Gem City Market Offers Residents “More than a Grocery Store”
Dayton resident James Revels lives in a food desert. To get to the nearest full-service grocery store, he must take two buses and spend up to 45 minutes in transit. As a result, he often relies on more convenient options for his daily meals.
“There are only three places to get food in my neighborhood – the gas station, the Dollar General store or a fast food restaurant,” said James, a composer and audio engineer who lives in Dayton View. “It’s impossible to have a nutritious lifestyle living solely on this type of food. But sometimes I have no choice, because it takes several hours to make a run to the nearest grocery store.”
James is not alone. Recent studies show that Dayton ranks second in the nation for food hardship in households with children, and Montgomery County as a whole has fewer grocery stores per 10,000 people than the state average. To help address this issue, the Greater Dayton Union Cooperative Initiative (GDUCI) launched plans in 2015 for Gem City Market, a full-service cooperative grocery store to be located along lower Salem Avenue near downtown Dayton. The Market will provide affordable, fresh and healthy food in an area currently considered a food desert.
The Dayton Foundation supported the project with a $5,000 discretionary grant in 2016, which helped the GDUCI with marketing efforts, including creating a website. The Foundation also awarded a $75,000 discretionary grant in 2017, and donors in the Foundation’s Partners in Giving program provided an additional $14,600 in grants.
“Creating the website helped make the project more real,” said Lela Klein, co-founder and executive director of GDUCI. “We are so thankful for The Dayton Foundation grants and support from the Partners in Giving, which was some of the earliest funding we received. The Foundation has gone to bat for us and been deeply engaged in helping us get our message out.”
Gem City Market’s offerings will be similar to other area grocery stores, with 30 percent of the food options being organic and specialty. Fifteen to twenty percent of its produce will come from local vendors, including farms and gardens in West Dayton supported by Homefull and Central State University’s Urban Agricultural Department. Plans also include a coffee cart, a bank, and an on-site nurse practitioner and dietician, to help fill gaps for other services that are not easily accessible for nearby residents.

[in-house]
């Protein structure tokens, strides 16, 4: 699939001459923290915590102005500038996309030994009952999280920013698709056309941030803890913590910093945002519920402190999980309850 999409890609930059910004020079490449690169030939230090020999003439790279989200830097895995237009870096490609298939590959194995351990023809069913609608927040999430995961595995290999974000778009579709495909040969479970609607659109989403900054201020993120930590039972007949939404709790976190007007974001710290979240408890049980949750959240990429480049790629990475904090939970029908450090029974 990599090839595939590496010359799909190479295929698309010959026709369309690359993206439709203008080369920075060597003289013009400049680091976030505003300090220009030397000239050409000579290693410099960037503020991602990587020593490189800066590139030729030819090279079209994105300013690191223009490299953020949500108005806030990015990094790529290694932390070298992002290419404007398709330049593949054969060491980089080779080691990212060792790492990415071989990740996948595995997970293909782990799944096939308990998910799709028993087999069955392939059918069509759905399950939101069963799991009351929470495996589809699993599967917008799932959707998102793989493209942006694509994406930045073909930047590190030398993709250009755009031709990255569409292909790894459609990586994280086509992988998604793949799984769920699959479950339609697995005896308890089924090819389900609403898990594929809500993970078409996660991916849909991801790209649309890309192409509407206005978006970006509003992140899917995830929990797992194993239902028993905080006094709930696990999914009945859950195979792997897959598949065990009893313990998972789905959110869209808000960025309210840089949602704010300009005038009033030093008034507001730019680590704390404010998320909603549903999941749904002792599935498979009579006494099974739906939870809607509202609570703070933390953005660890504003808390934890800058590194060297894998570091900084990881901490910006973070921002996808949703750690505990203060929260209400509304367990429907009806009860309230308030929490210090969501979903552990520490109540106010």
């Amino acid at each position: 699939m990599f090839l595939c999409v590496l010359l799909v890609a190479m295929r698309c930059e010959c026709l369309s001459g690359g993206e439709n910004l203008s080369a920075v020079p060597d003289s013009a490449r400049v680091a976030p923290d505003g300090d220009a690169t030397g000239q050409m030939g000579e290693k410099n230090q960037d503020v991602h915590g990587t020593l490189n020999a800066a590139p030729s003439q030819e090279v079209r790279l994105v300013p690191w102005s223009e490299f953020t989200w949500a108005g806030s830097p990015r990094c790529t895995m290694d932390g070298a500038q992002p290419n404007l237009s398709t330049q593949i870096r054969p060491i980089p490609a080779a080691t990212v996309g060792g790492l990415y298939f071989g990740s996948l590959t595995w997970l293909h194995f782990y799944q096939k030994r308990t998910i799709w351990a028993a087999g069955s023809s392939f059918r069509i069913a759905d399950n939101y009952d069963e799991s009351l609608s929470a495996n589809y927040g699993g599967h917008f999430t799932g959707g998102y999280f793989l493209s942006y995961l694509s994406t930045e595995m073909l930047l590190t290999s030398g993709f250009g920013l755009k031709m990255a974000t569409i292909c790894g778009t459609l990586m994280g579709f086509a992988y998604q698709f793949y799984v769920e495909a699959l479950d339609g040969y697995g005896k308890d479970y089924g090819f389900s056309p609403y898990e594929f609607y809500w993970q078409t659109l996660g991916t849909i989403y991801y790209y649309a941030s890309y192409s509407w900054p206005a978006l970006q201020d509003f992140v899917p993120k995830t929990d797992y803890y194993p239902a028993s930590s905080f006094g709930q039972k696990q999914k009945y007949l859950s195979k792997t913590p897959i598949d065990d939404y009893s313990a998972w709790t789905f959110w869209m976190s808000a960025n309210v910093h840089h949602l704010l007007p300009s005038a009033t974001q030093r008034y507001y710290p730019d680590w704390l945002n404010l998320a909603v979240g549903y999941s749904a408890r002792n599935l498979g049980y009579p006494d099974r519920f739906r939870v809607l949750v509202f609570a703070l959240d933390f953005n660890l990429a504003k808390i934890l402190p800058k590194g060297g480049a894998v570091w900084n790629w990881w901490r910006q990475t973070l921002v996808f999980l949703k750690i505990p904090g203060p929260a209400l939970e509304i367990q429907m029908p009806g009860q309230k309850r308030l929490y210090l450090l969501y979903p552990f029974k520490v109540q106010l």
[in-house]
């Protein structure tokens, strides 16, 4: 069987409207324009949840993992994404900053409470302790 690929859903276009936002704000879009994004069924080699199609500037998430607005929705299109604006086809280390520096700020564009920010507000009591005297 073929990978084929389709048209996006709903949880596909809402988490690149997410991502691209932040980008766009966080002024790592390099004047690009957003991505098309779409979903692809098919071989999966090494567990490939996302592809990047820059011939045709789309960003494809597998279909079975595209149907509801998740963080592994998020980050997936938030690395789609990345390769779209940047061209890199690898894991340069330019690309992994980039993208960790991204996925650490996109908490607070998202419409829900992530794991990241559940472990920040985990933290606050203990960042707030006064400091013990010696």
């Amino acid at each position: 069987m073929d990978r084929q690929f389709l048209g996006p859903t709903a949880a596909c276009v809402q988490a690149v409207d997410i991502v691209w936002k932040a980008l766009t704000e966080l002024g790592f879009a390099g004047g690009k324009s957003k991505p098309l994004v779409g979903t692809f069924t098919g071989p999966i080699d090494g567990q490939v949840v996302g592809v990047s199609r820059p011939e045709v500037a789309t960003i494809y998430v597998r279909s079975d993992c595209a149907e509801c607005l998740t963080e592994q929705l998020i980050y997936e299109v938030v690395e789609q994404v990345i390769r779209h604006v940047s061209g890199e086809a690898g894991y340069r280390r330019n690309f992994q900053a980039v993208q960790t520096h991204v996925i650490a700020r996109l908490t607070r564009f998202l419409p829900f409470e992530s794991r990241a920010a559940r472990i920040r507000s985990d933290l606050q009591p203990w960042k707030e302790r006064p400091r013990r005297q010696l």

“This is more than a grocery store. This is a positive, innovative solution for redevelopment in this area,” Lela said. “Gem City Market is just the type of project that can help spur investment in Northwest Dayton and give residents a sense of pride in their neighborhood.”
Perhaps the most unique aspect of this project is its business model, known as a multi-stakeholder cooperative, in which the Market will be owned by its employees and customers. Individuals can buy a membership for $100, and those qualifying for SNAP and WIC can purchase memberships at a reduced price. Members have access to member-only pricing and voting privileges, among other benefits. In addition, workers who have taken required classes have the opportunity to buy in after their first year of employment.
“Gem City Market is an important step toward achieving a hunger-free Dayton. We need the support of the entire community to make it happen.”
– Former U.S. Congressman Tony Hall
“Worker ownership often means better customer service and lower waste because they have a share in the company’s success,” Lela said. “When employees and residents take ownership in the Market, they have a vote as to whether or not it stays in their community.”
grocery store staples, the Market also will
offer organic and specialty options.
At a time when many institutions and local vendors are vacating this area of town, Amaha Sellassie, board chair of the GDUCI, stresses the importance of showing residents that they aren’t being left behind.
“This project isn’t about charity. This is a way to reinvest in these communities and give people hope that future efforts in their neighborhood will come to fruition,” Amaha said. “Not only does it provide them with access to nutritional food, but it also gives residents a sense of power and helps them lead conversations about how to build investment in their neighborhoods.”
More than $1 million has been raised and 800 memberships have been secured for Gem City Market to date. New market tax credits could bring in another $1 million, but the project still needs the public’s support to meet its $4.2 million fundraising goal to break ground in 2019. GDUCI recently established a Charitable Checking Account℠ (CCA) through The Dayton Foundation to give individuals who wish to support the effort a place to donate to the capital campaign.
“Because we are a relatively new organization, our CCA assures donors that GDUCI is a safe, legitimate organization and not just some fly-by-night nonprofit,” Lela said. “It also takes the administrative burden off of us as a volunteer-run organization.”
In addition to the Foundation’s support, Gem City Market has many community enthusiasts. Former U.S. Congressman Tony Hall, founder of the Hall Hunger Initiative, is one of the project’s strongest advocates.
“Food is one of the essentials of life. We cannot have a vibrant city with close to a third of our families with children struggling to eat,” Tony Hall said. “Gem City Market is an important step toward achieving a hunger-free Dayton. We need the support of the entire community to make it happen.” ❧
To help support this effort, please consider making a gift to the Gem City Market Capital Campaign Fund here.
Good News is made possible by five Dayton Foundation donors and families who have stepped forward to become the Foundation’s 2017-2018 “I Believe!” Partners. Click here to read their stories.
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